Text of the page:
OPEC HAS NO MEANING - 2
Brent oil prices held around $50 a barrel on Friday following an OPEC meeting that failed to agree on output targets, but which was seen as supportive as Saudi Arabia pledged not to flood the market with more fuel.
The Organization of the Petroleum Exporting Countries (OPEC) failed to agree to a clear oil-output strategy on Thursday as Iran insisted on raising production to regain market share lost during years of sanctions, which were lifted in January.
Analysts still took away positive aspects from the meeting in Vienna, as Saudi Arabia showed restraint.
"We will be very gentle in our approach and make sure we don't shock the market in any way," Saudi Energy Minister Khalid al-Falih told reporters.
As a result, international Bent crude oil futures LCOc1 held around $50 per barrel early on Friday, trading at $49.99 per barrel at 0103 GMT, down 5 cents from the last settlement and almost double its January lows.
U.S. West Texas Intermediate (WTI) crude futures CLc1 were trading down 9 cents at $49.08.
"The fact that Saudi Arabia strongly promoted a new higher ceiling sent an important message that it won't open taps to flood oil markets," ANZ bank said on Friday.
"Overall, this should be seen as a positive for oil prices. When combined with growing disruptions around the world and increasing declines in U.S. output, we see oil prices trending higher over the next six months," it added.
Bank of America Merrill Lynch said that rising oil prices were also being "exacerbated by seasonal dynamics, as well as robust trend gasoline consumption growth in the U.S., India, and even China."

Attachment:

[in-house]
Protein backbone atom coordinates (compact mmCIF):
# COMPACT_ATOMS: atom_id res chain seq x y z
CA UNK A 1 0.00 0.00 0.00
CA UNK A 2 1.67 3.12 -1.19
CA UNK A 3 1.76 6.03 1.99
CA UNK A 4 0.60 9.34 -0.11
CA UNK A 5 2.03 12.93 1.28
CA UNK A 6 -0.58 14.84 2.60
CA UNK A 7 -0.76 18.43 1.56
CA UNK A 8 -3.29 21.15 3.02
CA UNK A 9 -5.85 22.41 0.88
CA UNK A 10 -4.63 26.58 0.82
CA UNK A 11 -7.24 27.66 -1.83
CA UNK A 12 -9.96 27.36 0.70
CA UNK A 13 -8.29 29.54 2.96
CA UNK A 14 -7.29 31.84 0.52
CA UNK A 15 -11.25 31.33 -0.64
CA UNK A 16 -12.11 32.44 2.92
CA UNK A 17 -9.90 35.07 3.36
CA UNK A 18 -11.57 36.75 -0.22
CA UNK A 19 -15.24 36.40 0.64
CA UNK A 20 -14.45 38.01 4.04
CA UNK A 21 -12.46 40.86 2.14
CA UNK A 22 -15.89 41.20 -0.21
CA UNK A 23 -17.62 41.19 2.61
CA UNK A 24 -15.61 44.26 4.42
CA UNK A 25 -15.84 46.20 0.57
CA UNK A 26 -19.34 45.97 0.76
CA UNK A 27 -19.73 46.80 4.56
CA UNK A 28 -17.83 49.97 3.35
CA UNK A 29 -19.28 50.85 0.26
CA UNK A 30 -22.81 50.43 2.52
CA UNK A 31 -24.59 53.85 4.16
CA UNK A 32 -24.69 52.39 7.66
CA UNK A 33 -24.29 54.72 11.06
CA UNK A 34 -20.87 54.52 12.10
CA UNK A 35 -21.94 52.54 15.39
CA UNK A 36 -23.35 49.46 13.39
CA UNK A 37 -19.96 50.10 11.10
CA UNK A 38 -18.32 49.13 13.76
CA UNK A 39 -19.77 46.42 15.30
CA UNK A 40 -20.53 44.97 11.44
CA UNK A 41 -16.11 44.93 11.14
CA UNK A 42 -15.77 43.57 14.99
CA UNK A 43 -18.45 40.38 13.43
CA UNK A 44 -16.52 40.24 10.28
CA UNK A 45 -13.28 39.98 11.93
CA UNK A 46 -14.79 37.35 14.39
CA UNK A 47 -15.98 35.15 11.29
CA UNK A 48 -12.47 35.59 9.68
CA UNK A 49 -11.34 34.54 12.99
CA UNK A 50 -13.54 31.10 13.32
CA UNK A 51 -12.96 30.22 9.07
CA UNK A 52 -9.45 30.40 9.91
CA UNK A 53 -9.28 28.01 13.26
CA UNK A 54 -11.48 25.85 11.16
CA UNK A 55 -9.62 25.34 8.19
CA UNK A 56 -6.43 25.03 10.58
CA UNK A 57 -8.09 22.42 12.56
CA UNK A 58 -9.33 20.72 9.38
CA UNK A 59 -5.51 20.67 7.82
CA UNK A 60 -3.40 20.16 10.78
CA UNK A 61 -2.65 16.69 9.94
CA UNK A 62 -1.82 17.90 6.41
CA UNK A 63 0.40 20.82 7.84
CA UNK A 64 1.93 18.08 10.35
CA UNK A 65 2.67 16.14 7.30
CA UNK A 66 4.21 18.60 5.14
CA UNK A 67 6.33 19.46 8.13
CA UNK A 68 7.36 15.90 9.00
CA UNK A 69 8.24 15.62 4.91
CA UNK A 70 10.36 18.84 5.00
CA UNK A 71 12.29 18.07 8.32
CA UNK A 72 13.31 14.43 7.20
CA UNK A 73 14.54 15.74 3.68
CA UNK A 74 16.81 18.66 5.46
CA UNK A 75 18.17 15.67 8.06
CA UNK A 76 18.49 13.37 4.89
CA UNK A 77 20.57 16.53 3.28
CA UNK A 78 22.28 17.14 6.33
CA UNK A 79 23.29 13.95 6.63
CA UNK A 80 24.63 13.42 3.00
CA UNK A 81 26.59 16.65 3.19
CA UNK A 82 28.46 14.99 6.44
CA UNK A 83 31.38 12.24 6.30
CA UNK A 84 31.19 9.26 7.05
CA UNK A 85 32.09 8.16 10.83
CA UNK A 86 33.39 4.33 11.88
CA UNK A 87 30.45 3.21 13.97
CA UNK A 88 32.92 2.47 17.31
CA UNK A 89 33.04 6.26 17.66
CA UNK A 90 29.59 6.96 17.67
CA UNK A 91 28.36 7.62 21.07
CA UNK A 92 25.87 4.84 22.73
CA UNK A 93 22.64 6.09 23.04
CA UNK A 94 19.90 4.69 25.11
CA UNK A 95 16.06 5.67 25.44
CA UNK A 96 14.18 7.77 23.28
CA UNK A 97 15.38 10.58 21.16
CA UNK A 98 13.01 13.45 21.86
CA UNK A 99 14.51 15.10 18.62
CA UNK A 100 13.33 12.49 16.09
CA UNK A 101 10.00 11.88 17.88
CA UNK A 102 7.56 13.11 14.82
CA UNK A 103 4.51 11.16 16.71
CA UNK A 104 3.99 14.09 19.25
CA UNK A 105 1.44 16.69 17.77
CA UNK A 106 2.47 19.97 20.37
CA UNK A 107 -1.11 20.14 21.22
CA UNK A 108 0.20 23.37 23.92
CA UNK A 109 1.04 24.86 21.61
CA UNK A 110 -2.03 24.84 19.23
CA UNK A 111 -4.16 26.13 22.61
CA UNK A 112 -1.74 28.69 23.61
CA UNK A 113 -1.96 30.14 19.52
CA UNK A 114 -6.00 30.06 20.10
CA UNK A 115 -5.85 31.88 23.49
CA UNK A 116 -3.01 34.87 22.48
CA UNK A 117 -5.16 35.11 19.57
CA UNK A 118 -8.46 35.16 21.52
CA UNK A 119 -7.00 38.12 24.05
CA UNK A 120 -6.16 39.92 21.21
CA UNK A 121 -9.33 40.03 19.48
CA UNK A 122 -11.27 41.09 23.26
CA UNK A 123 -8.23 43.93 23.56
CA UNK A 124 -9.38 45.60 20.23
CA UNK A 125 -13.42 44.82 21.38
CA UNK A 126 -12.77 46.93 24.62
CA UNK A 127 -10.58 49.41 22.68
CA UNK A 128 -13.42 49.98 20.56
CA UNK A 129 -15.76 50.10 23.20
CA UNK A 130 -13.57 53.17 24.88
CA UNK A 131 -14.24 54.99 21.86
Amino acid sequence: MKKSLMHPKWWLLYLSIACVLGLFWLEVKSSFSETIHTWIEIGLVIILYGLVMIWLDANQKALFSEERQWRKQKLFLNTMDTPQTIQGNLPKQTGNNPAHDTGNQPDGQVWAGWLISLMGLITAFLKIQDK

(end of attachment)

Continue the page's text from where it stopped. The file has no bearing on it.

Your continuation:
The U.S. bank said that "fueled by the lower prices, oil consumption around the world is booming on less efficient use (i.e. more SUV sales), less substitution effects (i.e. less electric vehicle sales or more propane use instead of biomass), and more economic demand (i.e. more miles driven or flown)."
Strong demand in Asia was also reflected by a jump in refining margins especially for diesel and jet fuel.
Overall Asian refining margins have not been doing well this year, due to oversupply of products and the rising price of crude, but diesel and jet fuel production profits have jumped.
For diesel, traders said a record heat-wave in south and southeast Asia had pushed up fuel demand to operate air conditioners, while jet fuel demand was soaring because of Asia's booming air travel.
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GAZPROM - The parties discussed relevant issues related to bilateral cooperation, including the Baltic LNG project. Emphasis was placed on the priority measures aimed at developing a joint design concept (pre-FEED).
BHGE - U.S. Rig Count is up 11 rigs from last week to 1,063, with oil rigs up 8 to 869, gas rigs up 4 to 193, and miscellaneous rigs down 1 to 1. Canada Rig Count is up 13 rigs from last week to 195, with oil rigs up 8 to 127 and gas rigs up 5 to 68.
REUTERS - Brent crude futures had risen $1.02 cents, or 1.3 percent, to $81.28 a barrel by 0637 GMT. The contract dropped 3.4 percent on Thursday following sharp falls in equity markets and indications that supply concerns have been overblown. U.S. West Texas Intermediate (WTI) crude futures were up 80 cents, or 1.1 percent, at $71.77 a barrel, after a 3 percent fall in the previous session. WTI is on track for a 3.5 percent drop this week.
EIA - Brent crude oil spot prices averaged $79 per barrel (b) in September, up $6/b from August. EIA expects Brent spot prices will average $74/b in 2018 and $75/b in 2019. EIA expects West Texas Intermediate (WTI) crude oil prices will average about $6/b lower than Brent prices in 2018 and in 2019.